This image appeared on the cover of her 1983 LP album.

The Shoestring Record

How Long Has This Been Going On?, 1983

Barbara’s warmth, charisma, confidence and superb musicality drew a Bay Area jazz family around her.  That community coalesced in 1983 to create her first and best album issued by Bozy White’s tiny Oakland-based Shoestring Records label — both long departed.

Surrounded by her favorite musicians and close friends, Lashley was an exemplar of tasteful singing.  Her personal style was in full flower, rooted in the melodic manner of singers from a half-century earlier — Ivie Anderson, Maxine Sullivan and Ethel Waters.

In the album liner notes, writer and broadcaster Phil Elwood pointed out that Barbara and  Ray’s close partnership grew from a mutual love for the lyric gems of 1930s popular music typified by George and Ira Gershwin’s “How Long Has This Been Going On?”  Elwood noted that “He’s Funny That Way” reflects the influence of Billie Holiday and Lee Wiley:

“This is a tough lyric nut to crack but Lashley handles it cleanly – Skelbred’s in his Joe Sullivan mood here. . .  [She] not only uses her magnificent, rich contralto vocal instrument in interpreting a song’s music, she has a remarkably fine sense of lyric interpretation.”

Barbara’s effervescent vocal duet with bassist Steven Strauss in “My Blue Heaven” reprises Jimmie Lunceford’s 1935 recording.  She finds passionate depth in “Lawd, You Made the Night Too Long” — arranged by Skjelbred with smoldering solos by Leon Oakley (cornet) and Richard Hadlock (soprano sax).  Her simple treatment of “How Deep is the Ocean” in easy rapport with her piano accompanist brings us to the heart of the Lashley-Skjelbred pas de deux.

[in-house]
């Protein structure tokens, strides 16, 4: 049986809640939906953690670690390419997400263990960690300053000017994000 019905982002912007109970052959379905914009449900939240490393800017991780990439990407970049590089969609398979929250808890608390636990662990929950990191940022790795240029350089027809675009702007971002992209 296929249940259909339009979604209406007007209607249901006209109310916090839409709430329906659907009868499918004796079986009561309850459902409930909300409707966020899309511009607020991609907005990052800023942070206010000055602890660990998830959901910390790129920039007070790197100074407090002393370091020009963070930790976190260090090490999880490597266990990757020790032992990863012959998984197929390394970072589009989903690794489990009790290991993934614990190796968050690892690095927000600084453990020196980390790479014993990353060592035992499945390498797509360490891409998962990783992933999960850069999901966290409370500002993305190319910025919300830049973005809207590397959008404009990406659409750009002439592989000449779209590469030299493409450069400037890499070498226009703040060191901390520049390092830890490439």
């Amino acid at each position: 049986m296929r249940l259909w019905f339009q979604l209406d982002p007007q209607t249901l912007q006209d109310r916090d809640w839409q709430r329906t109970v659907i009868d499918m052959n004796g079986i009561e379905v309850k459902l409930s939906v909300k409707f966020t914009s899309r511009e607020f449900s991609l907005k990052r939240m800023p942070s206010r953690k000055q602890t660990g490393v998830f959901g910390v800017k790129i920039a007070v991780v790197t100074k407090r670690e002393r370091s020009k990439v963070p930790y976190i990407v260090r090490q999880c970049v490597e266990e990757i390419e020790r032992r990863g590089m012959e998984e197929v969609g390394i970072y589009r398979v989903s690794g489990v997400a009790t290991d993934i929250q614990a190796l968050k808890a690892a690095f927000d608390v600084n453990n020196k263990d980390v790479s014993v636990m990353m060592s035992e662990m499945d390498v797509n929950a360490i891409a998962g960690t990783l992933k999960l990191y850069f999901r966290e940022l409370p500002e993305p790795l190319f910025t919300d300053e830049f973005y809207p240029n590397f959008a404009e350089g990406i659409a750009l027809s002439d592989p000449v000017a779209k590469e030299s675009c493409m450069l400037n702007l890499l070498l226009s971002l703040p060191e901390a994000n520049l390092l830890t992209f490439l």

Tiburon, CA, 1985. Mielke collection.

How Long Has This Been Going On? is long out-of-print, never made it to CD and reissue is unlikely.  The instrumentalists heard with Barbara in various combinations are Ray Skjelbred (piano), Leon Oakley (cornet), Richard Hadlock (clarinet, soprano & alto saxophones), Steven Strauss (bass, vocal) and Tom Stamper (drums).

That’s Life I Guess


He’s Funny That Way


A Woman’s Intuition


My Blue Heaven (vocal duet with Strauss)


Side A clips complete


How Deep is the Ocean? (duet with Skjelbred)


After You’ve Gone


You’ll Never Know


Lawd, You Made the Night Too Long  (arranged by Skjelbred)


How Long Has This Been Going On (arranged by Skjelbred)


Side B clips complete

Technical note:  This LP transfer was made with a vintage Panasonic SP-10 broadcast turntable, Audio-Technica AT-29SX cartridge, Creek 640P phono preamp, RME Fireface 24-bit 48 Khz D/A conversion to Pro Tools with Bybee Quantum products and Legacy speakers.  After minor adjustment of dynamics and gentle audio compression these 320 kps mp3 files are the result.

2 Responses to Barbara Lashley, A Love Affair with Song

  1. Dick Karner says:

    Very enjoyable! Thanks, Dave.

  2. Marie Gomariz says:

    Thanks for this tribute to Barbara Lashley. Indeed, she was a lovely lady. Back in the early 1980s, when I was in high school, I remember going to her country place (Napa? Sonoma?) where she hosted weekend jam sessions. Fun times and great music.